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Trademarks for TLDs

Mary Iqbal

The United States Patent and Trademark Office (USPTO) has recently circulated proposed examination guidelines to allow the USPTO to begin providing Trademark Protection for Top Level Domains (TLDs). This is an important new development. TLDs today are currently ineligible for Trademark protection on the basis that they do not constitute a source-identifying mark.

The USPTO is currently in the process of rectifying this situation by extending Trademark protection to Registry Service providers and has released its proposed examination procedures for that purpose. However, there are some very concerning elements to their proposed examination guidelines. Rather than simply applying standard examination procedures to the new Business Class, the USPTO is proposing extraordinary new rules for Trademarks for TLDs. Most concerning of all, the USPTO is proposing that before a Trademark for a Registry Services provider can be granted, that Registry Services provider must sign a contract with ICANN to provide Registry Services.

The USPTO's proposal to involve a separate corporation in the U.S. Trademark evaluation process is concerning, because at a basic level, the USPTO is supposed to be an impartial and independent arbiter of United States Trademark law. By requiring an ICANN contract before a Trademark can be issued, the USPTO is, in effect, putting a California corporation in charge of determining who is eligible for U.S. Trademarks in this industry. Moreover, ICANN, in the event that two applicants are vying for the same TLD mark, has announced their intention of accepting bids from the competitors, with the brand being given to the highest bidder. Therefore, U.S. Trademarks for one of the most cutting edge industries in the world may soon be sold to the highest bidder.

We assert that the USPTO must provide Trademark protection for TLDs, while ICANN should continue to approve new TLD operators. There is clear precedent for this division of responsibilities. The Federal Communications Commission (FCC) grants approval for telecommunications providers to operate on specific frequencies, however, the USPTO grants Trademarks for those operators. In the same way, we assert that ICANN should retain authority to approve new Top Level Domain operators; however, the USPTO must retain authority to administer Trademark law independent of ICANN.

Intellectual Property protection, like private property, is one of America's most precious institutions. Particularly in the Information Age, the greatest care must be taken to promote the progress of science and the useful arts by providing an orderly and fair process for the allocation of Intellectual Property rights in the form of Trademarks. Surely, a bidding process is not what the founding fathers had in mind.

Rather, United States Trademarks should be independent of ICANN approval. Since Trademarks must be used in business within a certain amount of time after the Trademark is granted, anyone who does not have ICANN approval to operate a TLD or who does not operate a TLD on a competing public Internet would lose their Trademark. However, the important thing is that if Trademarks are independent of ICANN's approval, then companies could apply for a trademark for a TLD, and then apply for a TLD with ICANN, thus ensuring that companies do not face competition during the ICANN application process, thus protecting investment. "Through the registration of trademarks, the agency assists businesses in protecting their investments, promoting goods and services, and safeguarding consumers against confusion and deception in the marketplace." (source) Thus, the proper and equal application of Trademark law is in line with the USPTO's stated goals and also preserves the integrity of the USPTO and of ICANN.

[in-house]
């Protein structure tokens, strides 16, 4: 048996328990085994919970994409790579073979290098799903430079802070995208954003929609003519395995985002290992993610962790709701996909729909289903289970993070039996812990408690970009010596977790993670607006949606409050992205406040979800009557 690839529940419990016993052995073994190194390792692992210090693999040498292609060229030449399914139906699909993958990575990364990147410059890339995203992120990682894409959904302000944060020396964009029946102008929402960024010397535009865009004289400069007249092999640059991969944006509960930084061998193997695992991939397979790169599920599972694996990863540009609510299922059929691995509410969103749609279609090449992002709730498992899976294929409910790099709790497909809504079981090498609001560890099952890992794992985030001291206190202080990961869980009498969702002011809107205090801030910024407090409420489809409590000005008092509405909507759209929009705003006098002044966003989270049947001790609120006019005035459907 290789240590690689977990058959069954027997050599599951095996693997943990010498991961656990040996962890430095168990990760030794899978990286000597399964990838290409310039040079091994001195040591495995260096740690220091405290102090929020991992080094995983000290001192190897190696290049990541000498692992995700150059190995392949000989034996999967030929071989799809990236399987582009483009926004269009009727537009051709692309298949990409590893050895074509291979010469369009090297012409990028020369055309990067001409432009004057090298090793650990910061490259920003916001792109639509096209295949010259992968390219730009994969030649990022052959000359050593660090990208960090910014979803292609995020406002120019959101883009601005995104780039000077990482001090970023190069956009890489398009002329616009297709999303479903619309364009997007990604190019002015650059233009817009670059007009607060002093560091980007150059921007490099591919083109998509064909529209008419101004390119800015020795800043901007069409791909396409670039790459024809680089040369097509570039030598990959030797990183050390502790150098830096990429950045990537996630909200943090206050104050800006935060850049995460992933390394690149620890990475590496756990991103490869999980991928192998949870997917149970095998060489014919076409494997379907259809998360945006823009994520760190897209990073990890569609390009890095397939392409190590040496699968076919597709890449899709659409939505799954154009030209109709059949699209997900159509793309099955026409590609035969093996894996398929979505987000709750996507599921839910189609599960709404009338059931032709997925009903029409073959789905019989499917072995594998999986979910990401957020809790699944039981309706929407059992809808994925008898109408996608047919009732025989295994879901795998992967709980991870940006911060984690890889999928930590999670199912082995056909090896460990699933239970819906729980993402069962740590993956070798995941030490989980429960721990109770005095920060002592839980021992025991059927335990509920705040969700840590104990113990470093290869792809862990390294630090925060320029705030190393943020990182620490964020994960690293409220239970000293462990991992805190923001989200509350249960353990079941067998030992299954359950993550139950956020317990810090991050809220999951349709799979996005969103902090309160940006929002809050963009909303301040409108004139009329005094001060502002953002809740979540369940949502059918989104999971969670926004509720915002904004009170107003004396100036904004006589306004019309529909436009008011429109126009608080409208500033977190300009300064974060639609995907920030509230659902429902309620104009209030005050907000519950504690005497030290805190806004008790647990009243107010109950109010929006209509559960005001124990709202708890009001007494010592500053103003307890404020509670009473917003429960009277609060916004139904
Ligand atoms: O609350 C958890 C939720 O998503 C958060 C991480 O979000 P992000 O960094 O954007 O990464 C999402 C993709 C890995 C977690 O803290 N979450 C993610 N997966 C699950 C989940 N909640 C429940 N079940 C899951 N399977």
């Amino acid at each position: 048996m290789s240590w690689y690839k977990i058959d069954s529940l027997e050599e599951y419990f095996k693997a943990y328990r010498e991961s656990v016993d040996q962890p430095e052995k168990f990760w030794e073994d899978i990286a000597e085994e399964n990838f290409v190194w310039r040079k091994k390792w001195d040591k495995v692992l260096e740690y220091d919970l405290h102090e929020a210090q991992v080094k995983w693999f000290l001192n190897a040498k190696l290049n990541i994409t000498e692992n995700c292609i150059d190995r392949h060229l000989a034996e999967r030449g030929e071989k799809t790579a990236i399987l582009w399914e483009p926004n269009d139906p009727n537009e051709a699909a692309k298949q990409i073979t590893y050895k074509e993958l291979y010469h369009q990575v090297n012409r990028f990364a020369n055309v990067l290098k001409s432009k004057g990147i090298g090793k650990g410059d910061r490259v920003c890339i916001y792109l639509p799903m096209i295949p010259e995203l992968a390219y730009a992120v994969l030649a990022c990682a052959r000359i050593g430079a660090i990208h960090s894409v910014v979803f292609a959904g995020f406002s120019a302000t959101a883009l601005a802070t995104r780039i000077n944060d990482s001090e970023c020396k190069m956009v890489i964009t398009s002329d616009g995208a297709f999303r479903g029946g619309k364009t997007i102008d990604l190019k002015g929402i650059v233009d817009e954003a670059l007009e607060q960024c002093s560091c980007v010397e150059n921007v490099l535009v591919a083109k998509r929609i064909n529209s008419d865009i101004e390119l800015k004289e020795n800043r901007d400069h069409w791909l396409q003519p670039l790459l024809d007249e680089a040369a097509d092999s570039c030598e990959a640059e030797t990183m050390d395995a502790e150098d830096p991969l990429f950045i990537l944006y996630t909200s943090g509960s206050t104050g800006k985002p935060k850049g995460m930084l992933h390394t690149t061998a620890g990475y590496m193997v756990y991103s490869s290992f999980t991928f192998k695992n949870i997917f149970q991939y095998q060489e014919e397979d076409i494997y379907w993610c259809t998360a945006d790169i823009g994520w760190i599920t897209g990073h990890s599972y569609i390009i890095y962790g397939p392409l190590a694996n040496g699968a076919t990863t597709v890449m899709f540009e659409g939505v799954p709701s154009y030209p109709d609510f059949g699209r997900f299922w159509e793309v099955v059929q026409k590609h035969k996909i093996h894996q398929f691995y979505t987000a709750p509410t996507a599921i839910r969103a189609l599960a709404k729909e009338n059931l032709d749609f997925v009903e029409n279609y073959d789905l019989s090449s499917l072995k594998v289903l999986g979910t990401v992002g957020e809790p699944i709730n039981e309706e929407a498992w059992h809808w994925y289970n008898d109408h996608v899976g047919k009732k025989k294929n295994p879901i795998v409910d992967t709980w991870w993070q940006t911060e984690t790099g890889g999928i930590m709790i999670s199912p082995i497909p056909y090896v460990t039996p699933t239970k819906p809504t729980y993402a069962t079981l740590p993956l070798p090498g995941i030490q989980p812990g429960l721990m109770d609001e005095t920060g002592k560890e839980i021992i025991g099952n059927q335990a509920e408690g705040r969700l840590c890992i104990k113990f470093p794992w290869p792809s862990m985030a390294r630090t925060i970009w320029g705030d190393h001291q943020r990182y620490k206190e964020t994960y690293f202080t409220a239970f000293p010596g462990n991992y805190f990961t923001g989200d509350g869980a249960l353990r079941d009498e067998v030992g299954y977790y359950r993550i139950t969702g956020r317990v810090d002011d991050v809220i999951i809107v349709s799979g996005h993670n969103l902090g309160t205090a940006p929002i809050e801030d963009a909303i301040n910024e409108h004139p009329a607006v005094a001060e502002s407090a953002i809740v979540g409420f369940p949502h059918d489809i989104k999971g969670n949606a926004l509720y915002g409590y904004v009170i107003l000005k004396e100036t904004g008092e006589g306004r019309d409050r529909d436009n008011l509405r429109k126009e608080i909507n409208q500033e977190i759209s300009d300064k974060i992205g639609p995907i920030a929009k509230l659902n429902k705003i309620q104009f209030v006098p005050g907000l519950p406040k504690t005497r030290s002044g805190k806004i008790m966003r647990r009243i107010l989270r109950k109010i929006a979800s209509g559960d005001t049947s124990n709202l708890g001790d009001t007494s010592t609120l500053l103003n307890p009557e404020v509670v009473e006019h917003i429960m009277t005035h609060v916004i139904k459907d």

It is easy to see why ICANN might not be in favor of standard examination guidelines for Trademarks for TLDs. There were 1,930 applications for new TLDs filed in ICANN's recent application round. Of these, 751 applications were placed in contention sets (which means that the TLD strings were too similar to one another or exact matches of each other to be allowed to coexist.) For example, there were 13 applications filed by different companies all seeking to create the .app Top Level Domain. Due to the high application fee for each TLD application, ICANN made over $215 hundred million dollars in one quarter on duplicate TLD applications alone. This revenue would not have existed if TLD applicants were able to file a request for a $275 trademark before they filed an application for a TLD.

The USPTO's proposed examination guidelines for TLDs are available here. The USPTO is soliciting public comment on these guidelines until September 8, 2013. Please visit this page to learn more about how to share your feedback with the USPTO on this important topic.

By Mary Iqbal, Founder of DotAnything.co
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Trademark Frontrunning is dead - gTLD Trademarks in Good Faith Dirk Krischenowski  –  Sep 02, 2013 12:12 AM PST

We saw several articles on the topic of "trademark frontrunning" in new gTLDs during the couple of years. It was unclear what they were targeting, but it has not really been a topic at ICANN. The only action ICANN enforced was to forbid trademarks starting or including "." (dot) to become registered with the TMCH.

But things recently changed not only with the latest USPTO proposal:

1. WIPO decisions in Legal Rights Objections (LROs) determined that new gTLD's trademarks and “.” (dot) trademarks, even for strings that had been considered generic, are valid. For instance, in the decision on .GMBH (Case No. LR02013-0052) the panel determined: “The Panel determines that Objector acquired and has used its mark in good faith.”

2. In the decision Image Online Design, Inc. vs. ICANN it was stated that “The USPTO's prior stance on the function of TLDs as generally not being source indicating is a relic of an essentially exclusive ".com" era, which is rapidly coming to an end.”